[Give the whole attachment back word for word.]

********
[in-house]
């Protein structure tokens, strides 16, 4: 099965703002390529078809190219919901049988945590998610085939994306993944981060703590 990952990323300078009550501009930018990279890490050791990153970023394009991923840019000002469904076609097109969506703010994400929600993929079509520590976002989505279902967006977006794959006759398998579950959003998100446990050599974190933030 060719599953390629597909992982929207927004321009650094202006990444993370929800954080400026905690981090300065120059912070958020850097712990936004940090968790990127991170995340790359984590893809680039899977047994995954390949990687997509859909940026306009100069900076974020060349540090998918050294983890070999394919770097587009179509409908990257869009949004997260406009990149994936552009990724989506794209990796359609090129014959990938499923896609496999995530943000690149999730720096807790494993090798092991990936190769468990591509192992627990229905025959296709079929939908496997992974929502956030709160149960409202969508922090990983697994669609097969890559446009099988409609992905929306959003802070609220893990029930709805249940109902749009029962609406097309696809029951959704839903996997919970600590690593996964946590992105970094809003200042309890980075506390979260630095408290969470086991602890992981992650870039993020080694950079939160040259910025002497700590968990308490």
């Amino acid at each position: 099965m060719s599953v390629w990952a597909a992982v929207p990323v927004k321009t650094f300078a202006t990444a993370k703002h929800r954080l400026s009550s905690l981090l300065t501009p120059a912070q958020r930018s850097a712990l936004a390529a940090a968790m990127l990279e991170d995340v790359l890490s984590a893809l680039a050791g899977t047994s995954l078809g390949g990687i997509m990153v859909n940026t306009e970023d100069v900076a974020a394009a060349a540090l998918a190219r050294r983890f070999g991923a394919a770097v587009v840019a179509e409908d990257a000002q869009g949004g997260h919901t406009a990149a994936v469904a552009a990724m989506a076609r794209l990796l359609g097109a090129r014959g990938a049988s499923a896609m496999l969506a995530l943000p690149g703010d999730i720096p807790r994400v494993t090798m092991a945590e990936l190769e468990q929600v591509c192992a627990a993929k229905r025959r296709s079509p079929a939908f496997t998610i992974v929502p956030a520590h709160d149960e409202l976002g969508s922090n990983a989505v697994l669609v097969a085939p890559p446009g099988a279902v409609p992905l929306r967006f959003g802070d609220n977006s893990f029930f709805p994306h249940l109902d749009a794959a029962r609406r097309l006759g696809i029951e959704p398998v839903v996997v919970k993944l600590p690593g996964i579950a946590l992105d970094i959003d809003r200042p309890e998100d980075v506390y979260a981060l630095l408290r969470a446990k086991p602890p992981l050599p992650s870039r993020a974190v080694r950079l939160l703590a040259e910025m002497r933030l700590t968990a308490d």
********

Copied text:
[in-house]
């Protein structure tokens, strides 16, 4: 099965703002390529078809190219919901049988945590998610085939994306993944981060703590 990952990323300078009550501009930018990279890490050791990153970023394009991923840019000002469904076609097109969506703010994400929600993929079509520590976002989505279902967006977006794959006759398998579950959003998100446990050599974190933030 060719599953390629597909992982929207927004321009650094202006990444993370929800954080400026905690981090300065120059912070958020850097712990936004940090968790990127991170995340790359984590893809680039899977047994995954390949990687997509859909940026306009100069900076974020060349540090998918050294983890070999394919770097587009179509409908990257869009949004997260406009990149994936552009990724989506794209990796359609090129014959990938499923896609496999995530943000690149999730720096807790494993090798092991990936190769468990591509192992627990229905025959296709079929939908496997992974929502956030709160149960409202969508922090990983697994669609097969890559446009099988409609992905929306959003802070609220893990029930709805249940109902749009029962609406097309696809029951959704839903996997919970600590690593996964946590992105970094809003200042309890980075506390979260630095408290969470086991602890992981992650870039993020080694950079939160040259910025002497700590968990308490």
């Amino acid at each position: 099965m060719s599953v390629w990952a597909a992982v929207p990323v927004k321009t650094f300078a202006t990444a993370k703002h929800r954080l400026s009550s905690l981090l300065t501009p120059a912070q958020r930018s850097a712990l936004a390529a940090a968790m990127l990279e991170d995340v790359l890490s984590a893809l680039a050791g899977t047994s995954l078809g390949g990687i997509m990153v859909n940026t306009e970023d100069v900076a974020a394009a060349a540090l998918a190219r050294r983890f070999g991923a394919a770097v587009v840019a179509e409908d990257a000002q869009g949004g997260h919901t406009a990149a994936v469904a552009a990724m989506a076609r794209l990796l359609g097109a090129r014959g990938a049988s499923a896609m496999l969506a995530l943000p690149g703010d999730i720096p807790r994400v494993t090798m092991a945590e990936l190769e468990q929600v591509c192992a627990a993929k229905r025959r296709s079509p079929a939908f496997t998610i992974v929502p956030a520590h709160d149960e409202l976002g969508s922090n990983a989505v697994l669609v097969a085939p890559p446009g099988a279902v409609p992905l929306r967006f959003g802070d609220n977006s893990f029930f709805p994306h249940l109902d749009a794959a029962r609406r097309l006759g696809i029951e959704p398998v839903v996997v919970k993944l600590p690593g996964i579950a946590l992105d970094i959003d809003r200042p309890e998100d980075v506390y979260a981060l630095l408290r969470a446990k086991p602890p992981l050599p992650s870039r993020a974190v080694r950079l939160l703590a040259e910025m002497r933030l700590t968990a308490d």